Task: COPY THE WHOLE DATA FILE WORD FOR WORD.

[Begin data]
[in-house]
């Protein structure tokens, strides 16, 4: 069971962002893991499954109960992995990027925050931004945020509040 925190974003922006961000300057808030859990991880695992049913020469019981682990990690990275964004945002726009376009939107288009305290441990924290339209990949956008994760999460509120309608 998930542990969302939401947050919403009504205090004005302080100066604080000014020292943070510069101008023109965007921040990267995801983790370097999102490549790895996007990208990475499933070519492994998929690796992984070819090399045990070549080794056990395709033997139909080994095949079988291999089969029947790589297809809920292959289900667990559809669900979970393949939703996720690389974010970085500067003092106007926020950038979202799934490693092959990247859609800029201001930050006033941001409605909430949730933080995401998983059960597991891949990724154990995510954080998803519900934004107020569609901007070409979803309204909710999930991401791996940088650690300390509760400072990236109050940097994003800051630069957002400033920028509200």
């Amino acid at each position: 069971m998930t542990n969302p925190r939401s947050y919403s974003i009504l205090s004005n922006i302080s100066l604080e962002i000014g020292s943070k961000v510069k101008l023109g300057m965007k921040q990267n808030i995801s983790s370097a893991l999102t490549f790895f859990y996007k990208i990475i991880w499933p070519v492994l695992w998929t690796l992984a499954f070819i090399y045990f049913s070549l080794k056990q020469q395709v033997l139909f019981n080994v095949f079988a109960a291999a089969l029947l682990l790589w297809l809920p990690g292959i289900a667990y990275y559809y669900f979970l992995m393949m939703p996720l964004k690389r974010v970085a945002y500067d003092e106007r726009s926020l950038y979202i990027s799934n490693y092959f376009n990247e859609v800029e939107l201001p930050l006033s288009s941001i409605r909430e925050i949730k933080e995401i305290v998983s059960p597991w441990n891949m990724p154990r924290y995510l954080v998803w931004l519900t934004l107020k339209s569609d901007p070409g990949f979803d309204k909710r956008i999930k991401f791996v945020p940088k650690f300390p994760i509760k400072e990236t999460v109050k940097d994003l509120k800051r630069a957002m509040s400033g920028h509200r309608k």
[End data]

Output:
[in-house]
């Protein structure tokens, strides 16, 4: 069971962002893991499954109960992995990027925050931004945020509040 925190974003922006961000300057808030859990991880695992049913020469019981682990990690990275964004945002726009376009939107288009305290441990924290339209990949956008994760999460509120309608 998930542990969302939401947050919403009504205090004005302080100066604080000014020292943070510069101008023109965007921040990267995801983790370097999102490549790895996007990208990475499933070519492994998929690796992984070819090399045990070549080794056990395709033997139909080994095949079988291999089969029947790589297809809920292959289900667990559809669900979970393949939703996720690389974010970085500067003092106007926020950038979202799934490693092959990247859609800029201001930050006033941001409605909430949730933080995401998983059960597991891949990724154990995510954080998803519900934004107020569609901007070409979803309204909710999930991401791996940088650690300390509760400072990236109050940097994003800051630069957002400033920028509200």
């Amino acid at each position: 069971m998930t542990n969302p925190r939401s947050y919403s974003i009504l205090s004005n922006i302080s100066l604080e962002i000014g020292s943070k961000v510069k101008l023109g300057m965007k921040q990267n808030i995801s983790s370097a893991l999102t490549f790895f859990y996007k990208i990475i991880w499933p070519v492994l695992w998929t690796l992984a499954f070819i090399y045990f049913s070549l080794k056990q020469q395709v033997l139909f019981n080994v095949f079988a109960a291999a089969l029947l682990l790589w297809l809920p990690g292959i289900a667990y990275y559809y669900f979970l992995m393949m939703p996720l964004k690389r974010v970085a945002y500067d003092e106007r726009s926020l950038y979202i990027s799934n490693y092959f376009n990247e859609v800029e939107l201001p930050l006033s288009s941001i409605r909430e925050i949730k933080e995401i305290v998983s059960p597991w441990n891949m990724p154990r924290y995510l954080v998803w931004l519900t934004l107020k339209s569609d901007p070409g990949f979803d309204k909710r956008i999930k991401f791996v945020p940088k650690f300390p994760i509760k400072e990236t999460v109050k940097d994003l509120k800051r630069a957002m509040s400033g920028h509200r309608k």